Main and Central has a great post about Healing Soldiers at Home. I tried to post a comment, but I got an error, so here’s my response:
Thanks so much for this excellent post! It brings together some great into that people really need to know. I’m a long-term (35 of my 43 years) traumatic brain injury (TBI) survivor, who never received assistance or help (or even acknowledgement) of my condition. I was head-injured when I was 8 years old, and when people didn’t see any immediate physical problems, they just assumed things would work themselves out. Well, they didn’t. I had to work them out, myself. That’s the bad news — years and years of isolation, confusion, false-starts, problems with peers and teachers and parents and family… problems at every turn, with no explanation of what was going on with me. Growing up with a TBI taught me a lot — most of it thanks to the school of hard knocks.
But I have to say, there has been light at the end of the tunnel. Recovery from and successful living with a TBI is possible! I’m living proof! I’ve been through the darkest of valleys, and today I’m in a stable marriage of 17 years, I have a long and productive career history with some of the top businesses in the world, I have a satisfying social life, a healthy emotional balance, and peace of mind. All this, despite living on the margins and having tremendous difficulties over the years with this TBI.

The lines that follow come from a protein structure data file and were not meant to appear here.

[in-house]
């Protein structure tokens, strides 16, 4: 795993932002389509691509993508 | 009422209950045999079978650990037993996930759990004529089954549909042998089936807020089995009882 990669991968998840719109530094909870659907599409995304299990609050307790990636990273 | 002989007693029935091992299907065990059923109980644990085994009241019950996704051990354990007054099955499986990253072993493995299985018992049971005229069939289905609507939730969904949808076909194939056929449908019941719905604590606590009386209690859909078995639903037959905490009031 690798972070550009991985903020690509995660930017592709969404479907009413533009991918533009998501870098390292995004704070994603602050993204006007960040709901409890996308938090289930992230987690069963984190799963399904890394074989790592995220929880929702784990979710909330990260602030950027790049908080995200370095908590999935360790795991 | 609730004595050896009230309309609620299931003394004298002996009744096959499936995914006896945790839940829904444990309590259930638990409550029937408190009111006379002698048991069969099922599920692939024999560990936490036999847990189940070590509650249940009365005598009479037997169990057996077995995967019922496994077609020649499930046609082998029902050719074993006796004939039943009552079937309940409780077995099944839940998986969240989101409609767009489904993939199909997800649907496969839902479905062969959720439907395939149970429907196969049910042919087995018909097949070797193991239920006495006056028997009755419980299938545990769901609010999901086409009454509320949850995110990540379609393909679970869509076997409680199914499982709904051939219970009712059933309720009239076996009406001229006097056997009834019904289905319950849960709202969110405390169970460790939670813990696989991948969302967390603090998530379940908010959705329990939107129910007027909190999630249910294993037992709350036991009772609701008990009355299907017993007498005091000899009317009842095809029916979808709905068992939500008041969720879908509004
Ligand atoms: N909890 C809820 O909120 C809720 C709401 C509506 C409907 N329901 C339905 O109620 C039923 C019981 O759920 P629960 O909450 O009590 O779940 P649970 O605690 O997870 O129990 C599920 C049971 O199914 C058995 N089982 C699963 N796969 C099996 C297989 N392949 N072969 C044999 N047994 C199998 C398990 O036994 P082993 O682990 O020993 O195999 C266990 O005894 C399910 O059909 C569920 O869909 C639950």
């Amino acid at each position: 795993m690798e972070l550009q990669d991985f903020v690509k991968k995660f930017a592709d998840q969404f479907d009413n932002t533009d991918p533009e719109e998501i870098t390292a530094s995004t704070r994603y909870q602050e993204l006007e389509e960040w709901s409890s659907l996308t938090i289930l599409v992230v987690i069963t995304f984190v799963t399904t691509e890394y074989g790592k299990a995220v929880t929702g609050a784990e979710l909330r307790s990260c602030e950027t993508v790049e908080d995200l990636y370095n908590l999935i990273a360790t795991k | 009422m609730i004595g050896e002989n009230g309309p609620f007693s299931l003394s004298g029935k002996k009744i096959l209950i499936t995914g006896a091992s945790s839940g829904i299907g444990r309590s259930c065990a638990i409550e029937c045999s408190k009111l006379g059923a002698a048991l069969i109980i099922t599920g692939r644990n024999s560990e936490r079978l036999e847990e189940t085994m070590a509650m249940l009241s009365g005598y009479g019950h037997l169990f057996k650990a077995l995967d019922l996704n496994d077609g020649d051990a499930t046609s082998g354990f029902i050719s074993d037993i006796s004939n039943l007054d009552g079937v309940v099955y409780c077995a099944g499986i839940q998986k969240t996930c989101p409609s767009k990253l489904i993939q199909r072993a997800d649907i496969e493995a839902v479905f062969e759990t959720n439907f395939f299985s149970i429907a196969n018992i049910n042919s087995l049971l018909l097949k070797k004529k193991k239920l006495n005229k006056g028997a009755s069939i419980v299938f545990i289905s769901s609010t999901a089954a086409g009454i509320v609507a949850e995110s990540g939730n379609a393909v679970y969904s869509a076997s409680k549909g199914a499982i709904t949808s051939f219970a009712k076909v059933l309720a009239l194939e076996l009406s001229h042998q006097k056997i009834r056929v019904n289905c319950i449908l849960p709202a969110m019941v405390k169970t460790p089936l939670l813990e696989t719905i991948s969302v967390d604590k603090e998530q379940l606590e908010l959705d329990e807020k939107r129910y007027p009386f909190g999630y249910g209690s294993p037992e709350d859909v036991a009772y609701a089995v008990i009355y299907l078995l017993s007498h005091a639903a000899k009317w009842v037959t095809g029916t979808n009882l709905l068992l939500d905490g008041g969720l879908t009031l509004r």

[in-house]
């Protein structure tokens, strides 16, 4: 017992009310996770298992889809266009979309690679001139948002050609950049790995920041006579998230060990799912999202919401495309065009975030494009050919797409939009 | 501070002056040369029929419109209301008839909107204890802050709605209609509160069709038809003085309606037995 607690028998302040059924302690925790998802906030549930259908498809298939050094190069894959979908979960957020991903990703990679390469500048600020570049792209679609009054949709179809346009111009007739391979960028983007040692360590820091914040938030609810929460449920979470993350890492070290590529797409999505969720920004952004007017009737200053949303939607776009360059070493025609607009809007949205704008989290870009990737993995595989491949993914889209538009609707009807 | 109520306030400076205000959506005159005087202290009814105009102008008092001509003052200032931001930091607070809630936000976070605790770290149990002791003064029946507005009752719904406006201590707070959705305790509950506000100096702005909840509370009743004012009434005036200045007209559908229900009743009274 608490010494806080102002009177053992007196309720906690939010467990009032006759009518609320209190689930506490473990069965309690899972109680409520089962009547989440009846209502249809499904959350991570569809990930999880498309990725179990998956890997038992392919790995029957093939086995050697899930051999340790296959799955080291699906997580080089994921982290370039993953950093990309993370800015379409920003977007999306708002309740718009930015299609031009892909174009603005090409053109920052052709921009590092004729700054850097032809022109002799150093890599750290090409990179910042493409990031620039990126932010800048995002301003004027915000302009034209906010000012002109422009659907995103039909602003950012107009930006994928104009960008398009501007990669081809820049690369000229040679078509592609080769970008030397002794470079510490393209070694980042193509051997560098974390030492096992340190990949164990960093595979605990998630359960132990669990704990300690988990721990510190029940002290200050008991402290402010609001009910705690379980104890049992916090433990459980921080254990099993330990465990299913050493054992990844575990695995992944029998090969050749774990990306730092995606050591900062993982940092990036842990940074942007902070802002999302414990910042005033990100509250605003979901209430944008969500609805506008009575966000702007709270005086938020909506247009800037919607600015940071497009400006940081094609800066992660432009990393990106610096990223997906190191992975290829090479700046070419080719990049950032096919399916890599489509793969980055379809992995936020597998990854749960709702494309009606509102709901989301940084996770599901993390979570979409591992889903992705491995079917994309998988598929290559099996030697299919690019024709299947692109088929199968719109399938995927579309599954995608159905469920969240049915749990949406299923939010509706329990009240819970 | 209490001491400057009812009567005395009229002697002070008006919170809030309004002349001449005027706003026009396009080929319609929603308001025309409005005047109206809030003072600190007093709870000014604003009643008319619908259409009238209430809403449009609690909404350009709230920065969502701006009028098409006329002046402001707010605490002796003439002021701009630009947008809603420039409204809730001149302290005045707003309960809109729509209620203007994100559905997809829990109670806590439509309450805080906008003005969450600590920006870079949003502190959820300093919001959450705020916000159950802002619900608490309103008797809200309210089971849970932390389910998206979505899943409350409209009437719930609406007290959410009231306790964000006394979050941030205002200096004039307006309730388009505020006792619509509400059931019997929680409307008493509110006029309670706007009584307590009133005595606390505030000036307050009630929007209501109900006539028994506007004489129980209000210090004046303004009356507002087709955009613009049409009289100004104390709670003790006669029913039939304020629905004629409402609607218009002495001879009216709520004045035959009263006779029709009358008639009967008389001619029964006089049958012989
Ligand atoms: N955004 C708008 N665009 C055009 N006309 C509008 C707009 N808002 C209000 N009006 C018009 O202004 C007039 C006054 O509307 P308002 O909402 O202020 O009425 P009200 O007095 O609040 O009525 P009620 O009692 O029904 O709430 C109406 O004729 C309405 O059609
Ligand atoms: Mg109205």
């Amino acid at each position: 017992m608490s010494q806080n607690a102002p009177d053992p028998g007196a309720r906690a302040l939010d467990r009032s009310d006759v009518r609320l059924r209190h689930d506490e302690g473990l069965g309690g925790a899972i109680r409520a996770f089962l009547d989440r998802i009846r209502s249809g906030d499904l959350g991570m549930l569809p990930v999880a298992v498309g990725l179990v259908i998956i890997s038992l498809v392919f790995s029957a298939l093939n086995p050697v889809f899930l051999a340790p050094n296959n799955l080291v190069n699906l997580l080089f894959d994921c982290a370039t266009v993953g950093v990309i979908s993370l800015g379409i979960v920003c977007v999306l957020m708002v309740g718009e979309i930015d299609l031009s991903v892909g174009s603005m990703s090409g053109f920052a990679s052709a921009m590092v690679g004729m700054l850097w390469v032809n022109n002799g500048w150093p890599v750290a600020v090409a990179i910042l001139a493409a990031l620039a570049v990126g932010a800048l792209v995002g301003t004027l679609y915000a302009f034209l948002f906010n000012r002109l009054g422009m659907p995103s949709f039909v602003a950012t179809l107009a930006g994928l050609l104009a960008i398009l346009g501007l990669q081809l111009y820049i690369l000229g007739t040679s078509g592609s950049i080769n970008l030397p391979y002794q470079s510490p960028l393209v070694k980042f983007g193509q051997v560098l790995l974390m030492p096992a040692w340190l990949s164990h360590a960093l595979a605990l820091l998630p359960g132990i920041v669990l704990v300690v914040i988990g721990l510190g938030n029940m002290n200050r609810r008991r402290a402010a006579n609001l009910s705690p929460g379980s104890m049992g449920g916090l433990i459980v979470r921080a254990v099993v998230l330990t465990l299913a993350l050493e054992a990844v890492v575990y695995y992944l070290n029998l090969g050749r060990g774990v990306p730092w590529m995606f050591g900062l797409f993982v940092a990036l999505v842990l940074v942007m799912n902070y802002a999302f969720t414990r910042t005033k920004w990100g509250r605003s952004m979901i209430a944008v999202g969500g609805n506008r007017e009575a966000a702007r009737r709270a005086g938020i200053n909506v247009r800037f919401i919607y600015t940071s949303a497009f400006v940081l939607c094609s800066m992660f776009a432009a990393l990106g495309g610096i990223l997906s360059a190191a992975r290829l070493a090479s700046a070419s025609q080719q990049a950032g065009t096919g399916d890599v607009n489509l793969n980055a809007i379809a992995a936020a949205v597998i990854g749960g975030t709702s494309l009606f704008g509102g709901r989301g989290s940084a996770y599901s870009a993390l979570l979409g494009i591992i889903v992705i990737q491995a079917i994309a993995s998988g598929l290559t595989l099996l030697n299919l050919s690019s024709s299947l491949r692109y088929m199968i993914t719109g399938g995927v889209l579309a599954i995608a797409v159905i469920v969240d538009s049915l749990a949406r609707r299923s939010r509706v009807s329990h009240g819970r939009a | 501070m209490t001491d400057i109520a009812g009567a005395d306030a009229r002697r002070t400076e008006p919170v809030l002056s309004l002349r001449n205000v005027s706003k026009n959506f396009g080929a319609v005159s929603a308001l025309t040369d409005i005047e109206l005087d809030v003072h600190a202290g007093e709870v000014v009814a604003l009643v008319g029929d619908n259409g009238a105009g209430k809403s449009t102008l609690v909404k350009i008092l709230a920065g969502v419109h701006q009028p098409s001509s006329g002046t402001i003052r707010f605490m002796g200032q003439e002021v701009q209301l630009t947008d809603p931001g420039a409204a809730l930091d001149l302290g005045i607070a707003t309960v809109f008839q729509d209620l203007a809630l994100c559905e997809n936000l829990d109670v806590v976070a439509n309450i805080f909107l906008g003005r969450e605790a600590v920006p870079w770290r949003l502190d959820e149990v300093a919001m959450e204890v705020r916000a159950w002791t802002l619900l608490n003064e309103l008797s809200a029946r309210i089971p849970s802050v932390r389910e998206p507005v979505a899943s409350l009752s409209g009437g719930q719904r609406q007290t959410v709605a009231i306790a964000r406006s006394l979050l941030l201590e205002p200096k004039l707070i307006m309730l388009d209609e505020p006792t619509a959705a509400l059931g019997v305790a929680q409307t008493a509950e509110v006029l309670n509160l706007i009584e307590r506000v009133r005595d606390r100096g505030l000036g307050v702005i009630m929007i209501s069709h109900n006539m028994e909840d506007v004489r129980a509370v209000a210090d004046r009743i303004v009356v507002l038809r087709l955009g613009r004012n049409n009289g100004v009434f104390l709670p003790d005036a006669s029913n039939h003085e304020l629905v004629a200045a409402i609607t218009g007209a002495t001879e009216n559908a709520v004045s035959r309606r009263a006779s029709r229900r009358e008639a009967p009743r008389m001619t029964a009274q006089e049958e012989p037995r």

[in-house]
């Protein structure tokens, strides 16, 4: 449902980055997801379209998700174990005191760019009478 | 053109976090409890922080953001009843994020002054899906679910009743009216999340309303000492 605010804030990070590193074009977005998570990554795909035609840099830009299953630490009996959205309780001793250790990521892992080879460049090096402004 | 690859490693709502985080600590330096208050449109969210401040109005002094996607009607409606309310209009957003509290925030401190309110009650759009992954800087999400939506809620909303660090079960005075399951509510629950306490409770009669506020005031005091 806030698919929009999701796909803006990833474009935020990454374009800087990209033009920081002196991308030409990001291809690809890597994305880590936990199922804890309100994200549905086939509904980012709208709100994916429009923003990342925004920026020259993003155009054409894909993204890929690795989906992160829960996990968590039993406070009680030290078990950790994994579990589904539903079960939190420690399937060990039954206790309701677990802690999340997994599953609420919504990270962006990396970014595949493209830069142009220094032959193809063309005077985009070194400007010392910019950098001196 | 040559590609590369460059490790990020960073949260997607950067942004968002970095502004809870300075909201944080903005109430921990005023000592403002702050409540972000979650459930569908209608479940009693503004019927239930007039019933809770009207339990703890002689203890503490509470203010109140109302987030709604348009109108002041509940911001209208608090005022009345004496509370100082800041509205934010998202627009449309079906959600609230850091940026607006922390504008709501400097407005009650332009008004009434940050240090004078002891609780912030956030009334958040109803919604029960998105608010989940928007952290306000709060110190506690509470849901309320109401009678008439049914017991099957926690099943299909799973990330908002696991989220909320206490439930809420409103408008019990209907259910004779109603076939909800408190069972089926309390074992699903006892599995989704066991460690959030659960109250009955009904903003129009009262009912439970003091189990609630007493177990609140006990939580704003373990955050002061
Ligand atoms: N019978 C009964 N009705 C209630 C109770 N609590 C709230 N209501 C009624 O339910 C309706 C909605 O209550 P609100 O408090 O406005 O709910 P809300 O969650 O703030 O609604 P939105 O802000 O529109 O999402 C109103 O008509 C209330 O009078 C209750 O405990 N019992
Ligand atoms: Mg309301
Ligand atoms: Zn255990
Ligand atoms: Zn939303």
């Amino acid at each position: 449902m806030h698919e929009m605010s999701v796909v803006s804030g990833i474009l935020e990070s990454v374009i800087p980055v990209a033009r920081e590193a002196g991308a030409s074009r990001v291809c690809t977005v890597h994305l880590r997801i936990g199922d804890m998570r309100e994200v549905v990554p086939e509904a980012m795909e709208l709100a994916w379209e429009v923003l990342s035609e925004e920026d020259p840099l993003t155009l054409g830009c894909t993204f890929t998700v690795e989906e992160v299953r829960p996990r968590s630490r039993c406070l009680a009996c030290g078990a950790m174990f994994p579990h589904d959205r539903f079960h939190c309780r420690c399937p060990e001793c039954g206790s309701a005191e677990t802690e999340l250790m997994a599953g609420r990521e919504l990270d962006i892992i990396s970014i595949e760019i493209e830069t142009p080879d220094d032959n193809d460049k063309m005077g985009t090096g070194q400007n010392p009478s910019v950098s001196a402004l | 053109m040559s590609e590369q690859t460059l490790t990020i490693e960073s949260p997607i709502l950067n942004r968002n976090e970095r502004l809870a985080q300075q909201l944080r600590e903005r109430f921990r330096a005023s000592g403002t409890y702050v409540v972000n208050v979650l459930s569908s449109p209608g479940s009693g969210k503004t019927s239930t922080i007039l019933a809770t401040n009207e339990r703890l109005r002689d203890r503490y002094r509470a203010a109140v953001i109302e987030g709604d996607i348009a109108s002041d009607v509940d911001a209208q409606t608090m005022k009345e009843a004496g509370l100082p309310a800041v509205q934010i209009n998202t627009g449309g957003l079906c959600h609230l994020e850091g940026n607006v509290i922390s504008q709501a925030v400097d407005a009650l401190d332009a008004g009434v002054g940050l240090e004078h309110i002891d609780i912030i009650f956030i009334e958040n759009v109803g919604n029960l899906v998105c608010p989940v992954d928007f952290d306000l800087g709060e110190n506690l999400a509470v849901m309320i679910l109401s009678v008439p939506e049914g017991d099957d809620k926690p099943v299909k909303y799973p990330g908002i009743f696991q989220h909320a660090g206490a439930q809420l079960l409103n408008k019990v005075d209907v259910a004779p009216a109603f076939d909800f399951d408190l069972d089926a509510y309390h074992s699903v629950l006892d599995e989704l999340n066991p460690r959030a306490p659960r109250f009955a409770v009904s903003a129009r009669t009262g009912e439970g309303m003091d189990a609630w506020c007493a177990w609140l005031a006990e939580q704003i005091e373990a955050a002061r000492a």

In spite of all the difficulties (perhaps because of them), I have learned to live successfully on my own terms, drawing on my own resources and making sure my own needs are met. If I had depended on folks around me to help me out, I don’t think they could have done nearly as good a job as I’ve done. That’s one of the problems with TBI — it impacts the very part of you that you depend on to identify your needs and communicate them to others.
Even though the VA and the current administration are NOT living up to their responsibilities, there is hope. Each person can find their own way to health and balance… so long as they’re not locked away in a prison of ignorance and fear. TBI survivors are all too often on their own, but it doesn’t need to be the end of the story. Each and every one of us can live up to our true potential, even in the face of limitations. Even in the face of government neglect, PTSD, and brain injury!
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